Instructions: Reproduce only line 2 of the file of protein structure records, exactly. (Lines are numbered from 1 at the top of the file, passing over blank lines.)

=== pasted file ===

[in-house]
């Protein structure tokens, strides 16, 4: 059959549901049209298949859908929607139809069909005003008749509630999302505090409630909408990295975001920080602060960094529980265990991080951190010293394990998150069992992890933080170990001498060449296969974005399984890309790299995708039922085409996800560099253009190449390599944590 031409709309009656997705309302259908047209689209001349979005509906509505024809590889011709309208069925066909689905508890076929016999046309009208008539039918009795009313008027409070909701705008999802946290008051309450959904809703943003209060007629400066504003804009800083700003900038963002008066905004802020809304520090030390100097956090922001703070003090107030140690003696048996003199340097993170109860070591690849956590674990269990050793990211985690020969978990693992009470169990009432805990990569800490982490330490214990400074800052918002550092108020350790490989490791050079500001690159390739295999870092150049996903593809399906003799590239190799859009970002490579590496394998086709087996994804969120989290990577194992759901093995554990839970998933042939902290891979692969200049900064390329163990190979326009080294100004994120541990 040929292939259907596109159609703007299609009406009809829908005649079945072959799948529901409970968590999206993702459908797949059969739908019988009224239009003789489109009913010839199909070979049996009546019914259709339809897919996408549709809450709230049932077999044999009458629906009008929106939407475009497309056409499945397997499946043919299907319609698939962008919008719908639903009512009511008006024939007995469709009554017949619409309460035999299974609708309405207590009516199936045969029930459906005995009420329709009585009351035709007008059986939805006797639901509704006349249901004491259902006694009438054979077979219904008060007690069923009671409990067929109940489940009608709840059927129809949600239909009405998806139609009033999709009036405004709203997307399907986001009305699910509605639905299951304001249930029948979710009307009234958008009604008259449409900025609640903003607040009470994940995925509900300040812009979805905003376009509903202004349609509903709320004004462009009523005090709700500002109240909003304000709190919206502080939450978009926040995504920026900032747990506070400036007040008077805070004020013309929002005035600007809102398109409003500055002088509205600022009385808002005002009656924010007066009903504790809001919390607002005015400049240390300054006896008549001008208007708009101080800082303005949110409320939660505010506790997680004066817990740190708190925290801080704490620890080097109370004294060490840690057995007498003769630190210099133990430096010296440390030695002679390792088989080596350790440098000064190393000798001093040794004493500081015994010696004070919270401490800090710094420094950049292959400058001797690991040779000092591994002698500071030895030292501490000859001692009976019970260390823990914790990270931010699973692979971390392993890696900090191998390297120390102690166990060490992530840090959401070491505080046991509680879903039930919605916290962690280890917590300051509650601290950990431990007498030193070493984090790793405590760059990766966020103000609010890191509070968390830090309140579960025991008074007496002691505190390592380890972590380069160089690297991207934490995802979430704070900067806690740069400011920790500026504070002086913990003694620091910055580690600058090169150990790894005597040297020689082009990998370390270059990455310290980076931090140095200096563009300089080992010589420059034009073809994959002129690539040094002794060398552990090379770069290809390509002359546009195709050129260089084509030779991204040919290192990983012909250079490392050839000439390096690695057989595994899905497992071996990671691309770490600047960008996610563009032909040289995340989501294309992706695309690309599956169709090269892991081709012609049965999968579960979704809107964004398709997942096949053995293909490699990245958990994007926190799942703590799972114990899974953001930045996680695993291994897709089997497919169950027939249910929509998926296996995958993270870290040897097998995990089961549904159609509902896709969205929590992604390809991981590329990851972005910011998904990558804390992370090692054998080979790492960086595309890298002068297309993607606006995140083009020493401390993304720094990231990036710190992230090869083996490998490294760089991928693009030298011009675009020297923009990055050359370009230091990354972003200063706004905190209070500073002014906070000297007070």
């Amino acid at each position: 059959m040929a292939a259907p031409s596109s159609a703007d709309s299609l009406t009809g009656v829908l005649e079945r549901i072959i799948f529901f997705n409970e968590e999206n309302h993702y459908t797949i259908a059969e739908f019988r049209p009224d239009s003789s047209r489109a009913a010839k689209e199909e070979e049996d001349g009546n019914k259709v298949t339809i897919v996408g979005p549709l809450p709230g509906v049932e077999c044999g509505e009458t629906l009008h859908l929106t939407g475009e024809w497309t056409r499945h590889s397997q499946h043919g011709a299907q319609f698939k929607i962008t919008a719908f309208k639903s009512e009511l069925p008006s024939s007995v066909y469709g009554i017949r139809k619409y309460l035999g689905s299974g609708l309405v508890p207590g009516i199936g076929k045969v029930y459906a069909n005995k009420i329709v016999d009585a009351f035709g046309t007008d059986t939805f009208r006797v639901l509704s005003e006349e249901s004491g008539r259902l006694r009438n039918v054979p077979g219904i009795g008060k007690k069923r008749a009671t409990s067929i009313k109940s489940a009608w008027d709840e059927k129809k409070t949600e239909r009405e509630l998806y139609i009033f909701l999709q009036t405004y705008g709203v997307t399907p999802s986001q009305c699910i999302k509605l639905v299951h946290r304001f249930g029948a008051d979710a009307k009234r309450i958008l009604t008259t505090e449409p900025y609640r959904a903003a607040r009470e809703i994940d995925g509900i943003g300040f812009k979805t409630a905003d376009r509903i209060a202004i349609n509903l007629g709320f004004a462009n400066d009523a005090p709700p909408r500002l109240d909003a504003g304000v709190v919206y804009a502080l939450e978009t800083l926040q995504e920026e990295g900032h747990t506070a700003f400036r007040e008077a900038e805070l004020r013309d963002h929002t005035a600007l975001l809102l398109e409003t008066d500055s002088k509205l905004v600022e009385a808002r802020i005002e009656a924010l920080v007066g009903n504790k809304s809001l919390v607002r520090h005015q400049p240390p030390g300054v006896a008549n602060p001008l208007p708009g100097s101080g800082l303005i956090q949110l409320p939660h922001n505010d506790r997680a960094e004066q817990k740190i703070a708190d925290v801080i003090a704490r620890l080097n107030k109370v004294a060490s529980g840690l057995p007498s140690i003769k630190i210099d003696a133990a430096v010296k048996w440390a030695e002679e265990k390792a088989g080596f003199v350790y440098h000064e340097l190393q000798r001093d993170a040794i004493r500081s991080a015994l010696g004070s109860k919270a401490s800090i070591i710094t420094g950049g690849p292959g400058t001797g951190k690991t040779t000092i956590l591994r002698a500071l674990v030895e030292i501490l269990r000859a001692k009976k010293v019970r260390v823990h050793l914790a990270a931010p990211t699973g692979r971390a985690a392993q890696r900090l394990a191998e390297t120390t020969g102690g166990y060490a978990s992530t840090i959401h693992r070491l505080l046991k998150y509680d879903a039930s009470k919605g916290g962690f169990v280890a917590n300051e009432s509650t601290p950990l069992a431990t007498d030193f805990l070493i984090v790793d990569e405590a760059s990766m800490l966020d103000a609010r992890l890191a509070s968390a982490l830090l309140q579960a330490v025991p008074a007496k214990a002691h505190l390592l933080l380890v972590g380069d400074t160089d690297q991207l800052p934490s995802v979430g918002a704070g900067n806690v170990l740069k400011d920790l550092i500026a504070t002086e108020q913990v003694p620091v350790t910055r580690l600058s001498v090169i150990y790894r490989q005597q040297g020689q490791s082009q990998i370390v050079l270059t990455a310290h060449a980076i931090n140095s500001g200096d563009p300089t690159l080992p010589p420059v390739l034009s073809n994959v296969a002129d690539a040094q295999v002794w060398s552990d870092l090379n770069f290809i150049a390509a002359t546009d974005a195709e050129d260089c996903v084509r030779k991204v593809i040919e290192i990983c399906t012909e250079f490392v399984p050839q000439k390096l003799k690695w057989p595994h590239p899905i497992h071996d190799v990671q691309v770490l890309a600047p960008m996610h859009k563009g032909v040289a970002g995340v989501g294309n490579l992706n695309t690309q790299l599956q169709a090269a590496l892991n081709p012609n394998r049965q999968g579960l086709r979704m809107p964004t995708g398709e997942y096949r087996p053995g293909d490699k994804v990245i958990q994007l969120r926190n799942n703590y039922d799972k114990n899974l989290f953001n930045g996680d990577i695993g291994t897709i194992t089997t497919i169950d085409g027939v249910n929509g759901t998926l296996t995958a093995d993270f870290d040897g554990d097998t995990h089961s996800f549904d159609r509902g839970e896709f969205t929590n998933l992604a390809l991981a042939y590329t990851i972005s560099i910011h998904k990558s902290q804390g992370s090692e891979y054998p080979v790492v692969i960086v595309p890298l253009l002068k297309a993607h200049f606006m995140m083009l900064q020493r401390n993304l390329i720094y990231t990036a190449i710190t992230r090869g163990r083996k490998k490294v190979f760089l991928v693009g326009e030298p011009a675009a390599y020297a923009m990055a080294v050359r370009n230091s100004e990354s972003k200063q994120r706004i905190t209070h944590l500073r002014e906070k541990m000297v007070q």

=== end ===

């Protein structure tokens, strides 16, 4: 059959549901049209298949859908929607139809069909005003008749509630999302505090409630909408990295975001920080602060960094529980265990991080951190010293394990998150069992992890933080170990001498060449296969974005399984890309790299995708039922085409996800560099253009190449390599944590 031409709309009656997705309302259908047209689209001349979005509906509505024809590889011709309208069925066909689905508890076929016999046309009208008539039918009795009313008027409070909701705008999802946290008051309450959904809703943003209060007629400066504003804009800083700003900038963002008066905004802020809304520090030390100097956090922001703070003090107030140690003696048996003199340097993170109860070591690849956590674990269990050793990211985690020969978990693992009470169990009432805990990569800490982490330490214990400074800052918002550092108020350790490989490791050079500001690159390739295999870092150049996903593809399906003799590239190799859009970002490579590496394998086709087996994804969120989290990577194992759901093995554990839970998933042939902290891979692969200049900064390329163990190979326009080294100004994120541990 040929292939259907596109159609703007299609009406009809829908005649079945072959799948529901409970968590999206993702459908797949059969739908019988009224239009003789489109009913010839199909070979049996009546019914259709339809897919996408549709809450709230049932077999044999009458629906009008929106939407475009497309056409499945397997499946043919299907319609698939962008919008719908639903009512009511008006024939007995469709009554017949619409309460035999299974609708309405207590009516199936045969029930459906005995009420329709009585009351035709007008059986939805006797639901509704006349249901004491259902006694009438054979077979219904008060007690069923009671409990067929109940489940009608709840059927129809949600239909009405998806139609009033999709009036405004709203997307399907986001009305699910509605639905299951304001249930029948979710009307009234958008009604008259449409900025609640903003607040009470994940995925509900300040812009979805905003376009509903202004349609509903709320004004462009009523005090709700500002109240909003304000709190919206502080939450978009926040995504920026900032747990506070400036007040008077805070004020013309929002005035600007809102398109409003500055002088509205600022009385808002005002009656924010007066009903504790809001919390607002005015400049240390300054006896008549001008208007708009101080800082303005949110409320939660505010506790997680004066817990740190708190925290801080704490620890080097109370004294060490840690057995007498003769630190210099133990430096010296440390030695002679390792088989080596350790440098000064190393000798001093040794004493500081015994010696004070919270401490800090710094420094950049292959400058001797690991040779000092591994002698500071030895030292501490000859001692009976019970260390823990914790990270931010699973692979971390392993890696900090191998390297120390102690166990060490992530840090959401070491505080046991509680879903039930919605916290962690280890917590300051509650601290950990431990007498030193070493984090790793405590760059990766966020103000609010890191509070968390830090309140579960025991008074007496002691505190390592380890972590380069160089690297991207934490995802979430704070900067806690740069400011920790500026504070002086913990003694620091910055580690600058090169150990790894005597040297020689082009990998370390270059990455310290980076931090140095200096563009300089080992010589420059034009073809994959002129690539040094002794060398552990090379770069290809390509002359546009195709050129260089084509030779991204040919290192990983012909250079490392050839000439390096690695057989595994899905497992071996990671691309770490600047960008996610563009032909040289995340989501294309992706695309690309599956169709090269892991081709012609049965999968579960979704809107964004398709997942096949053995293909490699990245958990994007926190799942703590799972114990899974953001930045996680695993291994897709089997497919169950027939249910929509998926296996995958993270870290040897097998995990089961549904159609509902896709969205929590992604390809991981590329990851972005910011998904990558804390992370090692054998080979790492960086595309890298002068297309993607606006995140083009020493401390993304720094990231990036710190992230090869083996490998490294760089991928693009030298011009675009020297923009990055050359370009230091990354972003200063706004905190209070500073002014906070000297007070």